Solar Leasing: Solar's Next Big Thing
byMay 7th 2012 2:18PM
If you thought the solar industry was dead in the water, think again. A fairly new concept is catching fire, and it's attracting moneyed investors: leasing residential solar energy systems to homeowners who pay a monthly fee to enjoy clean energy, without the up-front costs.
Big money has gotten behind solar leasing
Sunrun pioneered the idea of the solar lease in 2007, and still controls most of the market. Depending on where a customer lives, the program entails either a solar lease, which consists of the consumer paying a fixed amount monthly regardless of how much power the system produces, or a power purchase agreement, whereby the customer is billed only for the amount of power his system generates. The solar company owns all the equipment, and the leases generally span 20 years.
This concept has become increasingly popular, and Sunrun claims to have installed $1 million worth of these systems each day since January of last year. Other solar companies are popping up to take advantage of this new solar market, and big investors are seeing the light as well. US Bancorp (NYS: USB) has partnered with Sunrun for several years, and just recently announced another renewable energy tax equity fund that will help purchase $150 million worth of residential solar energy systems. The two entities have teamed up for five previous equity fund initiatives. US Bancorp also has teamed up with Sungevity, an online solar energy provider, to offer 10-year residential solar leases, to the tune of $24 million.
The solar lease/PPA market is growing by leaps and bounds in California, increasing 174% in the first two months of 2012 compared to the first two months of 2011. Sunrun still accounts for one-third of all installations in California, but there's plenty of profit there, and others are jumping in to sop up some of the gravy. Recently, a subsidiary of Morgan Stanley (NYS: MS) , MS Solar Solutions, joined forces with Clean Power Finance to create MySolar. As part of this arrangement, Clean Power will manage up to $300 million in funds that will be invested in solar projects.
Last year, Citigroup (NYS: C) dedicated $80 million of a $105 million fund for a residential solar leasing project with SunPower, helping the solar company expand its program to eight additional states. The bank also put up $40 million to back a deal with SolarCity, and another $50 million to fund a lease fund with Sungevity.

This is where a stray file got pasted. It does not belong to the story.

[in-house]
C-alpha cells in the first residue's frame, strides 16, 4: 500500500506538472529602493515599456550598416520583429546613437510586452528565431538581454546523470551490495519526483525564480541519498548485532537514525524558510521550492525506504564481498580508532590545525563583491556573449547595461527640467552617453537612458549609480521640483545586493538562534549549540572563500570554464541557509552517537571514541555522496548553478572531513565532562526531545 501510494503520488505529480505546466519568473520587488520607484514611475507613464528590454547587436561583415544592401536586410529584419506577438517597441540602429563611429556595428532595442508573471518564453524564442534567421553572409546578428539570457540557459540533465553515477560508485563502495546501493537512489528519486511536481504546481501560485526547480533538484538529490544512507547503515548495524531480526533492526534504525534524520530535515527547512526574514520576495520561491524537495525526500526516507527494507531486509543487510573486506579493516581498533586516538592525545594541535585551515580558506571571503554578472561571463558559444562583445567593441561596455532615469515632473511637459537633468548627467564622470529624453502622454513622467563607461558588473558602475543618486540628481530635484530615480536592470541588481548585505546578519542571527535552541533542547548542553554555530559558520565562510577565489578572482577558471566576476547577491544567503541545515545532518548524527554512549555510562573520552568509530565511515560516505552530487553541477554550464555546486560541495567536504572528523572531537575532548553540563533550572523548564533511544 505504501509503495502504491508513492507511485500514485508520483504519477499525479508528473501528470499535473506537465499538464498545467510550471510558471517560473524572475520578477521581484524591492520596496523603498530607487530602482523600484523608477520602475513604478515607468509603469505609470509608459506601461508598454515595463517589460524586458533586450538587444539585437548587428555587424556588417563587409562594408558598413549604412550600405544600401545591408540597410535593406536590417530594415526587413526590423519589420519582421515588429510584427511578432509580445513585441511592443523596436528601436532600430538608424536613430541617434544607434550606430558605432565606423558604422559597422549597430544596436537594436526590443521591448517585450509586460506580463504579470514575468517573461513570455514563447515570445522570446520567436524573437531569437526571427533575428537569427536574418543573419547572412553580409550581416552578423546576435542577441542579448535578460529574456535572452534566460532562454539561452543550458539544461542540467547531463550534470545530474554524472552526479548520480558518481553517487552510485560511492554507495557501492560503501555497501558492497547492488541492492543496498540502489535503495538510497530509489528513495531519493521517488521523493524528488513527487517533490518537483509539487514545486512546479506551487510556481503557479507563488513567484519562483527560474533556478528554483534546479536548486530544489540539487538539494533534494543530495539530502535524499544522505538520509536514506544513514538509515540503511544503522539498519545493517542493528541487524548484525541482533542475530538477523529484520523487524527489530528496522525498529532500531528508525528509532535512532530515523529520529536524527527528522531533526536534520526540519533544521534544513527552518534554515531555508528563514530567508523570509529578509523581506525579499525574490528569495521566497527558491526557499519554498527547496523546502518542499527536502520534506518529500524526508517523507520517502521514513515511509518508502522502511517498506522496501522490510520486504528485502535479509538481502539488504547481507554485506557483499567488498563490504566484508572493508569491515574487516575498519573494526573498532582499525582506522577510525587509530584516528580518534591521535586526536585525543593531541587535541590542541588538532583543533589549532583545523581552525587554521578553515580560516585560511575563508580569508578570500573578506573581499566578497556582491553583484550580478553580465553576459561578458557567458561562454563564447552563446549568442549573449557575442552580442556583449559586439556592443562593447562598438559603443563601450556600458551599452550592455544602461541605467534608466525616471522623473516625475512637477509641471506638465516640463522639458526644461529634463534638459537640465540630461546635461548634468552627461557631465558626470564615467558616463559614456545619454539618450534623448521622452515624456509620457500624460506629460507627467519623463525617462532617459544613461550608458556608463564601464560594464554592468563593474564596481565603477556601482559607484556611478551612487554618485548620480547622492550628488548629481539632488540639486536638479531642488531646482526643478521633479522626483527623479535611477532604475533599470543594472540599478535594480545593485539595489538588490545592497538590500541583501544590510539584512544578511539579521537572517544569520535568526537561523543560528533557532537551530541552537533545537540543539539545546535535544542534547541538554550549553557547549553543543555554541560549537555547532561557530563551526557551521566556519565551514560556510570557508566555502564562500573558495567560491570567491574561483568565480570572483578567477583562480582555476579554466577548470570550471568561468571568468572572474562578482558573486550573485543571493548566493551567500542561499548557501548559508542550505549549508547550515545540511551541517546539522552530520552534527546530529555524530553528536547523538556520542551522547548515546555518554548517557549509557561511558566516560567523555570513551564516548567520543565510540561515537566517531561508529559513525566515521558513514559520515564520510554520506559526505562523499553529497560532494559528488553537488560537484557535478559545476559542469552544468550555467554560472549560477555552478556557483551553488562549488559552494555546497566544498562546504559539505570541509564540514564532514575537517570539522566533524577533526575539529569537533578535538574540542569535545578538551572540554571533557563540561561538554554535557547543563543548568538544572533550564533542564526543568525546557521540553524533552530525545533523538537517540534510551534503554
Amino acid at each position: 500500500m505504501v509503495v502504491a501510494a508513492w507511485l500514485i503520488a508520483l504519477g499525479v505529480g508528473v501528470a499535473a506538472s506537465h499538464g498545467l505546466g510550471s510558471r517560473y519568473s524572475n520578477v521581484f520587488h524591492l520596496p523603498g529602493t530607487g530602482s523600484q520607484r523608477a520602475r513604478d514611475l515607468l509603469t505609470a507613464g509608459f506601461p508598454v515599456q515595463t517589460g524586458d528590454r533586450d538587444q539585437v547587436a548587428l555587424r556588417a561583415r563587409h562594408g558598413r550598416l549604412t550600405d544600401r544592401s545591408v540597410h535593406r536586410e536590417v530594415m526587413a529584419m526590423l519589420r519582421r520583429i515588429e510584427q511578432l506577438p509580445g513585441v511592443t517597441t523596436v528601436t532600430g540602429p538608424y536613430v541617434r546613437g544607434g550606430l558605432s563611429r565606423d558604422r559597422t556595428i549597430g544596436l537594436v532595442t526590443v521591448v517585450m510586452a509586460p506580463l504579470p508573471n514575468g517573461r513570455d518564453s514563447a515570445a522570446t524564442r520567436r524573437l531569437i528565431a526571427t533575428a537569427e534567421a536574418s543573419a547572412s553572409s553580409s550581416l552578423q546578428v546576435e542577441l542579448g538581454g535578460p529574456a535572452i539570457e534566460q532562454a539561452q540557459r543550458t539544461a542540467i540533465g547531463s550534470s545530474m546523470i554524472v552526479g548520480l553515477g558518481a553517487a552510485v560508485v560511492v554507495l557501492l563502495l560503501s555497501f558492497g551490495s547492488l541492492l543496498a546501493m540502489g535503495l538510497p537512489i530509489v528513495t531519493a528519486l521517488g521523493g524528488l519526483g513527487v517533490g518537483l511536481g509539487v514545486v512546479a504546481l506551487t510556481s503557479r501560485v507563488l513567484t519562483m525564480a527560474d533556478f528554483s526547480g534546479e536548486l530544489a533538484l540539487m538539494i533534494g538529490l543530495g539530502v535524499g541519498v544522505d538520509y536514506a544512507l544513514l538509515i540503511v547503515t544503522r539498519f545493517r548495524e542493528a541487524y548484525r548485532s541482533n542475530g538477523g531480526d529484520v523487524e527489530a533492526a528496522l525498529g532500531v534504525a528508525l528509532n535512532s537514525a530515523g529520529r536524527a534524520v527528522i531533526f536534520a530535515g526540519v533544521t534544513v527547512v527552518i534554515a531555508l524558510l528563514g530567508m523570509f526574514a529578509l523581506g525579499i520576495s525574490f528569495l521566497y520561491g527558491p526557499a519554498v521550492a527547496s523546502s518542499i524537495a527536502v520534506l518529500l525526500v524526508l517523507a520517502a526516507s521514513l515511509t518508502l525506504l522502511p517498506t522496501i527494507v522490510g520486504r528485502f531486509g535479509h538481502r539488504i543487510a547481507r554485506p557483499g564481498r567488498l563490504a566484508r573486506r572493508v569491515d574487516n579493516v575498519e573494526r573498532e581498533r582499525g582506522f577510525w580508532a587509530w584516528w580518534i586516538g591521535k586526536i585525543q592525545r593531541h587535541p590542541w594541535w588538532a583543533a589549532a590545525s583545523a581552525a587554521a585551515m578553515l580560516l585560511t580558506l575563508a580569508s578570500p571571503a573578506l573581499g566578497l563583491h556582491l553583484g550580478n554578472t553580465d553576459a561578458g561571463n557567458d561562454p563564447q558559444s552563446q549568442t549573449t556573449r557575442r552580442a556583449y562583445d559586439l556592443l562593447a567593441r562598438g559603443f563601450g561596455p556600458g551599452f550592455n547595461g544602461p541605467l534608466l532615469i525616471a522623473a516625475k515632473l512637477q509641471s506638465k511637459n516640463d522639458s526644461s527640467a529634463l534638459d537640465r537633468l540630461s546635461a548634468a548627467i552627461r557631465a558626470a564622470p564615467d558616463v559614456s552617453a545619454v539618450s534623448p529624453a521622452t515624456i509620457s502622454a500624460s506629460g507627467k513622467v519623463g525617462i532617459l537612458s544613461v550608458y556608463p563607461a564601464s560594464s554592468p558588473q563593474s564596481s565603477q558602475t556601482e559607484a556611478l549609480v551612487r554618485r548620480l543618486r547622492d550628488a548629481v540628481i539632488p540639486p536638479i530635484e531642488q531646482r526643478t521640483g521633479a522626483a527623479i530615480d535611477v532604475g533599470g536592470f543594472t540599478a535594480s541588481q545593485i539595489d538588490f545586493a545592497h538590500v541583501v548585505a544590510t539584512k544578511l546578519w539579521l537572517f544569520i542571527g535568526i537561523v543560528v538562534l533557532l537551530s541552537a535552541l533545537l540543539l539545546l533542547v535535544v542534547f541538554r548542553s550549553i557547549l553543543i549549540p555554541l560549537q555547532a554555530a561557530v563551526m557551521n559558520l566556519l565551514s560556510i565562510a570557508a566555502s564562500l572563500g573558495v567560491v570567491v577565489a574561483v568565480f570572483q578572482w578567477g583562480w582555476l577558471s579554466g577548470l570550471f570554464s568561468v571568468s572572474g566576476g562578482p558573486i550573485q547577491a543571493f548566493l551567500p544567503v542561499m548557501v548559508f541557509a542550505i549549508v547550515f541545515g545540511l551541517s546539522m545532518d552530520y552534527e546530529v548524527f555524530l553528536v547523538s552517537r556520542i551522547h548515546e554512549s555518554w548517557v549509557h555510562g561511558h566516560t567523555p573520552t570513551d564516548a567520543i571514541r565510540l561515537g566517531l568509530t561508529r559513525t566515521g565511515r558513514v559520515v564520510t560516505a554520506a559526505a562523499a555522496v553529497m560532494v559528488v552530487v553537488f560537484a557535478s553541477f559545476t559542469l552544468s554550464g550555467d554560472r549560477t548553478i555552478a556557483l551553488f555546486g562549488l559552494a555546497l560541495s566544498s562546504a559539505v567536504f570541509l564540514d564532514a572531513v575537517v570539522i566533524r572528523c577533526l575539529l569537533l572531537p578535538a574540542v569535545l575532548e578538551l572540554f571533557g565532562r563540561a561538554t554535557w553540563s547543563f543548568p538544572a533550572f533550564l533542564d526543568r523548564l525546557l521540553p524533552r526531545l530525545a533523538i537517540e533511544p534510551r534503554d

A win-win situation
Leasing programs make solar more widely available, especially since some key government subsidy programs expired at the end of last year. Since the energy contracts are long-term, the risk factor is low for investors such as banks. As these programs gain popularity, other investors will probably get on board, as Google has. The big G has invested in a leasing program with SolarCity, putting in $280 million, in addition to the project with Morgan Stanley.
If you're looking to get involved in this type of investment yourself, here's some good news: SolarCity has recently announced its plans to go public, perhaps sometime this year. Could this be the new wave of solar investing?
Solar energy is increasingly gaining more attention in the energy market due to its kWh being almost in parity with carbon-based energy sources. However, some investors are hesitant to jump into solar stocks, and for those of you who are looking for other energy stocks to add to your portfolio, take a moment to read our report on energy investing -- it's right here, and it's free!
At the time this article was published Fool contributor Amanda Alix owns no shares in the companies mentioned above.The Motley Fool owns shares of Google and Citigroup. Motley Fool newsletter services have recommended buying shares of Google. The Motley Fool has a disclosure policy. We Fools may not all hold the same opinions, but we all believe that considering a diverse range of insights makes us better investors. Try any of our Foolish newsletter services free for 30 days.
Copyright © 1995 - 2012 The Motley Fool, LLC. All rights reserved. The Motley Fool has a disclosure policy.